With Jose Mourinho set to face his former club twice in the next three weeks, now seems like as good a time as any to assess how Chelsea have coped with the loss of the self-proclaimed Special One.
In terms of silverware, it has of course been a somewhat downhill journey since the Portuguese parted company with the club he guided to the summit of English football in September 2007.
Considering Mourinho left Stamford Bridge as the most successful manager in Chelsea's history - six trophies in a three-year spell, comprising two Premier League titles, an FA Cup, two League Cups and a Community Shield - it was always going to be a tough act to follow.
And so it has proved. Chelsea have been through four managers in a bid to find a manager capable of emulating Mourinho's feats and are now on their fifth, Carlo Ancelotti.
But while the occupant of the managerial hotseat has changed identity as regularly as the object of Ashley Cole's affections, the playing staff Ancelotti inherited at the beginning of this season barely differs from the one Mourinho left behind.
Perhaps that is one of the reasons why Chelsea are still a force to be reckoned with, despite the lack of silverware and all the managerial upheaval going on around them.
Yet, of course, trophies are what really count in football, and post-Mourinho Chelsea have failed in that department - just two have been won since he left, Guus Hiddink guiding them to the 2009 FA Cup before Ancelotti claimed the Community Shield at the beginning of this season.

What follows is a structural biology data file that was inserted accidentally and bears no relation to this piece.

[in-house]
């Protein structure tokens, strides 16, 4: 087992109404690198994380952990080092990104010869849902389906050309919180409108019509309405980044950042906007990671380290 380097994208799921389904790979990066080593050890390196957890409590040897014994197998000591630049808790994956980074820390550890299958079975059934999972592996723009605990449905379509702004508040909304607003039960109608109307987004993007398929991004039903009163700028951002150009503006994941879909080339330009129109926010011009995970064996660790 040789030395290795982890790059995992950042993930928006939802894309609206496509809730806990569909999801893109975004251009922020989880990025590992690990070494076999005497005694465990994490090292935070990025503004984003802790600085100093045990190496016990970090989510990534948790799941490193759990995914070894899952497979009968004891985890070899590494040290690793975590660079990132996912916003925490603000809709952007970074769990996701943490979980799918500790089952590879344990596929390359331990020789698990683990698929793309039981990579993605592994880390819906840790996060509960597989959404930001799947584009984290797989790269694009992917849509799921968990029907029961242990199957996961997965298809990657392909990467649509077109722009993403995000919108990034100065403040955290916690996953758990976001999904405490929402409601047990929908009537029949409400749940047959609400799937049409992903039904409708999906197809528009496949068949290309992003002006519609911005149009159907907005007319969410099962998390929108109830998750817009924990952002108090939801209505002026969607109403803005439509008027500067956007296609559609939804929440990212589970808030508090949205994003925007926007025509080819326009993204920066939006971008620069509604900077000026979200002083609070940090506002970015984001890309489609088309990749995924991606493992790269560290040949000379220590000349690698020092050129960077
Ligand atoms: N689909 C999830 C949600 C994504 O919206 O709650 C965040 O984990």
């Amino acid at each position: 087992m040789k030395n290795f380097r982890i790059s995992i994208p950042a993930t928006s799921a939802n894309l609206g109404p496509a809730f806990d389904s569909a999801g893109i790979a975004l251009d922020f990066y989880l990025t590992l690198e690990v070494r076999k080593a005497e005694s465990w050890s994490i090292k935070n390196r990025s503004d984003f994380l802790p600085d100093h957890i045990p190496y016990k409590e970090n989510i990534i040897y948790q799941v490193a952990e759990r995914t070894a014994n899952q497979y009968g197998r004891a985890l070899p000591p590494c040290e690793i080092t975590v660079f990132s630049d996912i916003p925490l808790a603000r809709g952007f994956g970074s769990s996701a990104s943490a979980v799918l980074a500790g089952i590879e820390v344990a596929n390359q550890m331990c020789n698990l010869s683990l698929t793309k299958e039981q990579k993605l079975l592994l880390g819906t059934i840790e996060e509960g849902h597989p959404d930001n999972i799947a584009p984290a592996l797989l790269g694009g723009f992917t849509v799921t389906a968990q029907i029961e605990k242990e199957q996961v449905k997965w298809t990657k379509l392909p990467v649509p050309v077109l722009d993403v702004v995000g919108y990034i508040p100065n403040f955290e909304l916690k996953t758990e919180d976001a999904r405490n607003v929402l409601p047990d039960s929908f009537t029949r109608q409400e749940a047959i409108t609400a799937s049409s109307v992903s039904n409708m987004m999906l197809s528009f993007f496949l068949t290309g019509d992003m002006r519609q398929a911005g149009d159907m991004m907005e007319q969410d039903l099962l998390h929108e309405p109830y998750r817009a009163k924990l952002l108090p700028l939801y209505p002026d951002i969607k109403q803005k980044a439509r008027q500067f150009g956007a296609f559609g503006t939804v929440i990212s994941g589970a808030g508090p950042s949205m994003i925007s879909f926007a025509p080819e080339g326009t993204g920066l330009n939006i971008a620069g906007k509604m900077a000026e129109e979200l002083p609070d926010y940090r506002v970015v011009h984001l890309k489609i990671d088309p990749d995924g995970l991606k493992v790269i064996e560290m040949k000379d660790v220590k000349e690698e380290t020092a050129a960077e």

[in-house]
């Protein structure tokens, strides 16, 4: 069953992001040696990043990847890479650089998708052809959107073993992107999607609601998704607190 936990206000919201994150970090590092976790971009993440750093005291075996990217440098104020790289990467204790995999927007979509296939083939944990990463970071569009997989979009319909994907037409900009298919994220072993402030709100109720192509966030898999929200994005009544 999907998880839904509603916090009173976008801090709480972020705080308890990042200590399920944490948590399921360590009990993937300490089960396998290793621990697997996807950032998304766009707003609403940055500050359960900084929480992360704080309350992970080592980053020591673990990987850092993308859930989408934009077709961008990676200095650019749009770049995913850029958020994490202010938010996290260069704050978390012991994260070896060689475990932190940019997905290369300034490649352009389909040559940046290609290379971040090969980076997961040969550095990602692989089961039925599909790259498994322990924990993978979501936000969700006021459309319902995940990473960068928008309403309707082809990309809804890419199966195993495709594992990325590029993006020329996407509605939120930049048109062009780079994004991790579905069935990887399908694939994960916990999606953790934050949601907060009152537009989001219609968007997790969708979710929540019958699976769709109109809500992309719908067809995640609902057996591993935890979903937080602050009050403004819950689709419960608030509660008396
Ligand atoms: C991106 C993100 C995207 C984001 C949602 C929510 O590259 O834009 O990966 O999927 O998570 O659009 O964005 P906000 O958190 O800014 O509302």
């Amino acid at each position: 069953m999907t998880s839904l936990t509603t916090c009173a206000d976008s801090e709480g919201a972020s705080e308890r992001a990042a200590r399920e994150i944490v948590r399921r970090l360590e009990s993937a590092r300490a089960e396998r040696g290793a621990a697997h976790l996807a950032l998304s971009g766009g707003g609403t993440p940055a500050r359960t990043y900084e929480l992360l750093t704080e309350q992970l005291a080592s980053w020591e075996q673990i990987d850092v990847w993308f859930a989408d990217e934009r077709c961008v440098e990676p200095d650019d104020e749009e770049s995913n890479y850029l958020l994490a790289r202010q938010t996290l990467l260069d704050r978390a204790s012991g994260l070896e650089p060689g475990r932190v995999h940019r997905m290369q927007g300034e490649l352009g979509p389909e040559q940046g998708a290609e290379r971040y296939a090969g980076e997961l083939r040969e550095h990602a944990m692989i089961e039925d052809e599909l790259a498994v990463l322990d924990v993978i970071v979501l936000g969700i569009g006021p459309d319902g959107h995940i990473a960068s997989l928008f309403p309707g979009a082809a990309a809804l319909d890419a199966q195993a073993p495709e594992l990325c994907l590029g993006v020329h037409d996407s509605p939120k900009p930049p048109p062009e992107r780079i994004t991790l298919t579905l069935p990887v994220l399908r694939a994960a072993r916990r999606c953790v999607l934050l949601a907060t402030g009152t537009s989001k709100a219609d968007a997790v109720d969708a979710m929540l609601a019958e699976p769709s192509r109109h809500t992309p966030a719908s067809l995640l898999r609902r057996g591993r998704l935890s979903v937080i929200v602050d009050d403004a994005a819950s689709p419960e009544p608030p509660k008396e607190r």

But Chelsea's record under Mourinho, in terms of their win ratio, was only marginally better than it has been following his departure.
And when you consider that Ancelotti is now encouraging a far more attractive brand of football than Mourinho ever did, and that his Chelsea are very much in the running for the Premier League title, the FA Cup and the Champions League, why is Mourinho's name still being linked with a return to Stamford Bridge?
The feeling is that most Chelsea fans would still jump at the chance to have Mourinho back at the Bridge. The truth is that he is no longer the right man for Chelsea. He was, undoubtedly, but times change.
Mourinho was a spiky character at Chelsea - that was always part of the charm - and since heading to Internazionale he has done nothing to tone down his ways. Indeed, if anything, his behaviour is now more antagonistic than ever - just ask the Italian Referees Association, who have just banned him for three games for making an inflammatory gesture at the weekend.
His antics have not at all been as well received in Italy as they were in England and the thinking is that he could soon be forced out of Italy, either by an increasingly unsympathetic and aggresive media or the authorities, who are rapidly losing their patience with him.
It is safe to say that Mourinho has not made many friends in Italy, a sentiment borne out by Ancelotti's pre-Champions League match comments suggeting that most of Italy will be cheering on Chelsea to beat Inter.
Like it or not, Mourinho attracts attention and controversy follows him wherever he goes. That's just the way he is, and he has proved he has no intentions to change.
Chelsea, particularly at the moment, should be thankful he is no longer around. With John Terry and Cole's private lives being played out on the front pages of every national newspaper, the last thing the club wants is an loose cannon manager, getting into trouble of his own with the football authorities.
Ancelotti offers a far more low key solution off the pitch, while not compromising anything on it, and in this case there is absolutely no need to look back in order to move forward - Chelsea's ship is well in order and set to consign the Mourinho era to the history books.
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